"Janice you know well enough there's no school on Saturday. You were a kid right?" Mauve said in a sweet transplanted Carolina accent.
"We had an appointment."
"Oh, sure." Mauve said her hand gliding down the side of her desk.
"I wanted to talk about Danny. I'm afraid we're going to be leaving. Today. He's not fitting in and I don't necessarily love the place. We're moving back to the city. Today. Connecticut's nice but it's not working out." I was pleading, I knew I was. Trying to connect with the heart of a machine or the crusted soul of the wizard behind it; however he'd linked himself in. Just let me leave Tucker I wanted to say but couldn't find faith in myself to do it in case I'd been wrong even as the proof was right in front of me. The schematic, I was the next one. A woman which looked like me with my name. The perfect mother. I darted my eye's to the faceless representation.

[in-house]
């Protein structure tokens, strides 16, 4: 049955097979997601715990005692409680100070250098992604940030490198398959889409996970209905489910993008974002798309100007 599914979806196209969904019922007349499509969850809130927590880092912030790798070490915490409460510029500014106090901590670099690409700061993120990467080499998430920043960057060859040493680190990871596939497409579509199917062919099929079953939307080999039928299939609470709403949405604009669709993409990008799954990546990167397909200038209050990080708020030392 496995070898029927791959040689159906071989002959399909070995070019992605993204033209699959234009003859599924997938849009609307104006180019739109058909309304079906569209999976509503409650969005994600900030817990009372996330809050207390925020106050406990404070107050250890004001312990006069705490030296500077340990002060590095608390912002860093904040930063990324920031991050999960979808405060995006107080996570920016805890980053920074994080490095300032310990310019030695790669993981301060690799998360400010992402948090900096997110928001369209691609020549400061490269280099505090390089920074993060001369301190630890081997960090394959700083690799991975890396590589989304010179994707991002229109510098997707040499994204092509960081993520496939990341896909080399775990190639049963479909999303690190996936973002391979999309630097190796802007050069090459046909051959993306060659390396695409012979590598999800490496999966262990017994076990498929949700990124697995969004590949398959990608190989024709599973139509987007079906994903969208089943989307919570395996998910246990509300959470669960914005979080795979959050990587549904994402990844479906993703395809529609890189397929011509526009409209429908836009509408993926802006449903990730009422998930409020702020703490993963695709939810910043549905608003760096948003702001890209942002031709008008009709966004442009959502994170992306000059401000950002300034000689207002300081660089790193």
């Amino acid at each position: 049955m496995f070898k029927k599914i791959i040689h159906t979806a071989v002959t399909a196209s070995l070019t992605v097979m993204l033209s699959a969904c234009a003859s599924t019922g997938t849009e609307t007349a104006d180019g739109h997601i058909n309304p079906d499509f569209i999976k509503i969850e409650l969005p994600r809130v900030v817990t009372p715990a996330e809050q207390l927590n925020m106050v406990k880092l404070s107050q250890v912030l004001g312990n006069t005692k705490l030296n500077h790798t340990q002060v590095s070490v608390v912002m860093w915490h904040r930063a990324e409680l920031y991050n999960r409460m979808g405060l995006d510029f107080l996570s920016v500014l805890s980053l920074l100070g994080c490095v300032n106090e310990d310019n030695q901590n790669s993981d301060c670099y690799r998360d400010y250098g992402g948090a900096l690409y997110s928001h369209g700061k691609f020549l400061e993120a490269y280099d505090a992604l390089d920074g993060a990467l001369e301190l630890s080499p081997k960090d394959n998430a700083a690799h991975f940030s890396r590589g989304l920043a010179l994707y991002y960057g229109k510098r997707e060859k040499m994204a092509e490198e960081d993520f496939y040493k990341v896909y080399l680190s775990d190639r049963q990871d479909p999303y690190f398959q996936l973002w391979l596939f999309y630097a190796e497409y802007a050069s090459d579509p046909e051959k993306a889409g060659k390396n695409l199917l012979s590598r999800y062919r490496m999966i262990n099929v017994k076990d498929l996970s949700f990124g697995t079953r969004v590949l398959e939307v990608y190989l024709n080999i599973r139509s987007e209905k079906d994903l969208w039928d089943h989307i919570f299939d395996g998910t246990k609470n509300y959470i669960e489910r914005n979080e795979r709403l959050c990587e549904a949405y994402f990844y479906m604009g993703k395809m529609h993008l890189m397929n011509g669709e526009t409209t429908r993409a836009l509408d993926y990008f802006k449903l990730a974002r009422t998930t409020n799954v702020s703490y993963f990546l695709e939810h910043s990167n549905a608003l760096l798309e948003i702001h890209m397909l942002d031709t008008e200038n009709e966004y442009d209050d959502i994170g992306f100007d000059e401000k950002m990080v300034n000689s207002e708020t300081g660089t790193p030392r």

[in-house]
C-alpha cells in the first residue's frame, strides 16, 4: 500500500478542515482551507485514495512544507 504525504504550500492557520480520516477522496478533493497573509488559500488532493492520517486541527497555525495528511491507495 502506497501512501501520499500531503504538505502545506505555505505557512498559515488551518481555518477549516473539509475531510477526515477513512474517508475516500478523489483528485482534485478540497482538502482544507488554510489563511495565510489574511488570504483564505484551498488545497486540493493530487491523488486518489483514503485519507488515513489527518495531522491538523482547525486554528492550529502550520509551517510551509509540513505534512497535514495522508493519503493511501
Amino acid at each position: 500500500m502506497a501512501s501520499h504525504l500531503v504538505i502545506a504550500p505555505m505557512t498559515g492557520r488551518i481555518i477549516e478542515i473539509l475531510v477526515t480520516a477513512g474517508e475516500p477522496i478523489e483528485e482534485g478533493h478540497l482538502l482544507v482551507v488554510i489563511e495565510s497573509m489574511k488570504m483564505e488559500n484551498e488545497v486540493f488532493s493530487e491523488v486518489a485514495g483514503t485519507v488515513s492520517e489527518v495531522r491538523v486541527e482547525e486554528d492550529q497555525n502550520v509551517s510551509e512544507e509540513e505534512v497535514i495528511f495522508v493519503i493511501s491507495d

"We'll give you to a new boy." I heard Mauve say before the flash and then the darkness.